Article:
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Clinical Trials  |   March 1998
Effect of lymphatic and splenic pump techniques on the antibody response to hepatitis B vaccine: a pilot study
Article Information
Clinical Trials   |   March 1998
Effect of lymphatic and splenic pump techniques on the antibody response to hepatitis B vaccine: a pilot study
The Journal of the American Osteopathic Association, March 1998, Vol. 98, 155. doi:10.7556/jaoa.1998.98.3.155
The Journal of the American Osteopathic Association, March 1998, Vol. 98, 155. doi:10.7556/jaoa.1998.98.3.155
Abstract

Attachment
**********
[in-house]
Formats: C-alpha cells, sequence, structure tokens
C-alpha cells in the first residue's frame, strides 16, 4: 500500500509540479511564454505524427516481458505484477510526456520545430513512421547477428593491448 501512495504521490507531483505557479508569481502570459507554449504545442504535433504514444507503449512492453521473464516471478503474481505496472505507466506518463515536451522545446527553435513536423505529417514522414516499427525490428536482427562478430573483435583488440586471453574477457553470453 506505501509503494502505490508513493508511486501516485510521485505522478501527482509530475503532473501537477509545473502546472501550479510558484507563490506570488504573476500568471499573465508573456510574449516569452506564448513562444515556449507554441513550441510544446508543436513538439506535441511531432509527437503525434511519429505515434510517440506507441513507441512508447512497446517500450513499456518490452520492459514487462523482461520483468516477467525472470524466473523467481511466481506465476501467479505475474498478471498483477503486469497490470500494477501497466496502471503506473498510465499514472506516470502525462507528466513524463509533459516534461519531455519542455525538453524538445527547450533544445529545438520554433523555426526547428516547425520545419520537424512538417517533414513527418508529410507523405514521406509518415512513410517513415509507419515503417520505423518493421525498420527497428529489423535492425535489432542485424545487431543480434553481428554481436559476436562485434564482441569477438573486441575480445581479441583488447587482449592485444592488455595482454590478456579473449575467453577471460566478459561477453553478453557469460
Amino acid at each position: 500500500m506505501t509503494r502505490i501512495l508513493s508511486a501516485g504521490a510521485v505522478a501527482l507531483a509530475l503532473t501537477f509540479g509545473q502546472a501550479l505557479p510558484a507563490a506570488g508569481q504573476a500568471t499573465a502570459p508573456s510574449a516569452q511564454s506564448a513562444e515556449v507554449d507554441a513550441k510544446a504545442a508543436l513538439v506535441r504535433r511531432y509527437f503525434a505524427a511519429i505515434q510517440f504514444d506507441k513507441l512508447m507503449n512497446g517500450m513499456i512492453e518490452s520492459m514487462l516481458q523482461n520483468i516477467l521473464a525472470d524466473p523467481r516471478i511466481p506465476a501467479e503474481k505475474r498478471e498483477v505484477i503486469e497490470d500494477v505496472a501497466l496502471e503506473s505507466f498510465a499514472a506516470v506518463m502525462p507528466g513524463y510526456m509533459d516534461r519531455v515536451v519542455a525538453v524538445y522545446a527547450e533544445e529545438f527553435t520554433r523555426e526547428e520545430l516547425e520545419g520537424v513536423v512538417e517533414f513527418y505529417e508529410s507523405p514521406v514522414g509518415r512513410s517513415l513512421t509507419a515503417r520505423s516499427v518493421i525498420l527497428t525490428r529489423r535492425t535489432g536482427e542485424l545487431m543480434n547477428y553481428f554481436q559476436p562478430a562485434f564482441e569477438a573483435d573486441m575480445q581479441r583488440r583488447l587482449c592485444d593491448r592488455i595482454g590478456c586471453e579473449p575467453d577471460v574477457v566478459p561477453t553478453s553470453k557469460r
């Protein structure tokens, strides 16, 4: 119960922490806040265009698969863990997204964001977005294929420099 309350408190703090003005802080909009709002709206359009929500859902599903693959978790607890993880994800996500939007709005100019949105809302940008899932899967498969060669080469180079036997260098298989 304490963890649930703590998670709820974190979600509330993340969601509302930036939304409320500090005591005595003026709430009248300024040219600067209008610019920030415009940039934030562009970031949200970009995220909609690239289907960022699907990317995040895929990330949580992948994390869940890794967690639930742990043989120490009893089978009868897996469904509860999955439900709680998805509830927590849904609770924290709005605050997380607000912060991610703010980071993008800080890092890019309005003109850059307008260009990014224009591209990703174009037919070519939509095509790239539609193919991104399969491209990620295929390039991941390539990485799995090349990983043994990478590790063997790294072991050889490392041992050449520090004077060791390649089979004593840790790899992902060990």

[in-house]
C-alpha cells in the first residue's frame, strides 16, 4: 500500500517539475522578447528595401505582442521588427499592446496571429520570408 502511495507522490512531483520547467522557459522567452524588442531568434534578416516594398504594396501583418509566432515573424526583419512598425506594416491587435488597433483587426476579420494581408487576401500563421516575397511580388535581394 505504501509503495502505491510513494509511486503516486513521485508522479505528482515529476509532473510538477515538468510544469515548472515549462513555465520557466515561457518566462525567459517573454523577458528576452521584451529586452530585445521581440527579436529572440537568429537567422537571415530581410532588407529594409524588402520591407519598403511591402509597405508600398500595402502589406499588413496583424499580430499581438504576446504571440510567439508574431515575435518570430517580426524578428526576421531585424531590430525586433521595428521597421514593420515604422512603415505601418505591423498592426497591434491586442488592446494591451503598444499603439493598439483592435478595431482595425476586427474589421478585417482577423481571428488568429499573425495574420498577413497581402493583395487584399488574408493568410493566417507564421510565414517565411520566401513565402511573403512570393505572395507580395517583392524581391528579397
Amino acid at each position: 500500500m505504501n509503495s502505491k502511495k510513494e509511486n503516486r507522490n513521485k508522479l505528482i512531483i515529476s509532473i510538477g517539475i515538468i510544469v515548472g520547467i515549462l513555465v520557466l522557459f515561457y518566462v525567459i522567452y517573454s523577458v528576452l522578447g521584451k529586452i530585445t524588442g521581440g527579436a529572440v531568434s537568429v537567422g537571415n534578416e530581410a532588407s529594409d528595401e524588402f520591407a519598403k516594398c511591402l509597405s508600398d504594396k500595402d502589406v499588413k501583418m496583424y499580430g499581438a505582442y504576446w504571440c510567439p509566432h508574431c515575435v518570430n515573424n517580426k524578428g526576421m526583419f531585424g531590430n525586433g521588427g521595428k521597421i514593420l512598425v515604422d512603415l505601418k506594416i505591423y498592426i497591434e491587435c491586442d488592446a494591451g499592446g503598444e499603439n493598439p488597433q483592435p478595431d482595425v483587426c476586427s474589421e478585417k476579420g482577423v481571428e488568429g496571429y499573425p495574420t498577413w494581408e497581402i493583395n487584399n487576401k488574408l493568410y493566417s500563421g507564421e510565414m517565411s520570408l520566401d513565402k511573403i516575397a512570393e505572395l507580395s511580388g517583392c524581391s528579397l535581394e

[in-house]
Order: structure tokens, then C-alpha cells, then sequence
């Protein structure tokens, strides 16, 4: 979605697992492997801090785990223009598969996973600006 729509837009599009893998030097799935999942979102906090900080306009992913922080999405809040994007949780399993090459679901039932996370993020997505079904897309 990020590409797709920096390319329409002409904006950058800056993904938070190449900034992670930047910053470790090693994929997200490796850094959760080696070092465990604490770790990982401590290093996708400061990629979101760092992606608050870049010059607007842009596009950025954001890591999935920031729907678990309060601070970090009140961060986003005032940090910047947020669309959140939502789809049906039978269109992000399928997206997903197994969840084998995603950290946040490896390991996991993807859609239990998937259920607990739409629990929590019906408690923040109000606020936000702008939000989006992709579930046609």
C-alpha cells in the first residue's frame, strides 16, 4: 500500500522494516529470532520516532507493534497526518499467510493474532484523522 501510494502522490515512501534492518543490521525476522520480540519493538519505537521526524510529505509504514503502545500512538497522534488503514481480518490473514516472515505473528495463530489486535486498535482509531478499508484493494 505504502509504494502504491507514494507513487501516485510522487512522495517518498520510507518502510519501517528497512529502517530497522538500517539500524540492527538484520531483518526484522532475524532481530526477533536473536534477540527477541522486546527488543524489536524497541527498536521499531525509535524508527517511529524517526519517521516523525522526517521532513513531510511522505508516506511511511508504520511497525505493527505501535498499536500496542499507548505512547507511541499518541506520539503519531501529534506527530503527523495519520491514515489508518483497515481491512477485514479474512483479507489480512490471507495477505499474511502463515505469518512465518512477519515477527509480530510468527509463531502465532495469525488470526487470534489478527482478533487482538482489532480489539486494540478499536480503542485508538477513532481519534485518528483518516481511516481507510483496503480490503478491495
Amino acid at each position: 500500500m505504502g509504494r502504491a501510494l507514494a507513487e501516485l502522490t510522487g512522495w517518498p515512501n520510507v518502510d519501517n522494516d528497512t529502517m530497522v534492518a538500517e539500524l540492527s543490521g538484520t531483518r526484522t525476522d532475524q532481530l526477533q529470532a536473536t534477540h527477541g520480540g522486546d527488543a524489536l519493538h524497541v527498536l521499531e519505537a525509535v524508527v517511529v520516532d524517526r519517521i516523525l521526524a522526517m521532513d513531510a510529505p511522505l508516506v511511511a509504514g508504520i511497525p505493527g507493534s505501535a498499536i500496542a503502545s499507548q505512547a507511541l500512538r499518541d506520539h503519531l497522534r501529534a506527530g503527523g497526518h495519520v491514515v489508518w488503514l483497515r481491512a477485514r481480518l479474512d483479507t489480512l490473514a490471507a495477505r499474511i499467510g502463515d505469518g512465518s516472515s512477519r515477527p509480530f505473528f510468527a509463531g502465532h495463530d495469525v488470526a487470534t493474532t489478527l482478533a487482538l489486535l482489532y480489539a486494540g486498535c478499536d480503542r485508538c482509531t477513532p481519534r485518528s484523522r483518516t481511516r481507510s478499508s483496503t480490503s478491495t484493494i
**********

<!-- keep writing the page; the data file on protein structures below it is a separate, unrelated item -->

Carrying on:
Osteopathic manipulative treatment (OMT) facilitates the movement of lymphatic fluid and may enhance the immunologic response to infection or injected antigen. In this investigation, two groups of volunteers were vaccinated with recombinant hepatitis B vaccine, given at 0, 5, and 25 weeks. The experimental group (n = 20) received OMT (lymphatic and splenic pump) three times per week for 2 weeks after each vaccination. Control subjects (n = 19) received vaccine but no OMT. Resultant serum antibody levels were measured by enzyme immunoassay. Fifty percent of subjects in the treatment group achieved protective antibody titers (> or = 10 mIU/mL) on the 13th week with an average titer of 374 mIU/mL. Only 16% of the control subjects had positive antibody responses, with average titers of 96 mIU/mL. At all time points from week 6 on, the average anti-hepatitis B titer was higher in the treatment group than in the control group. These data suggest an enhanced immunologic response in subjects who received OMT.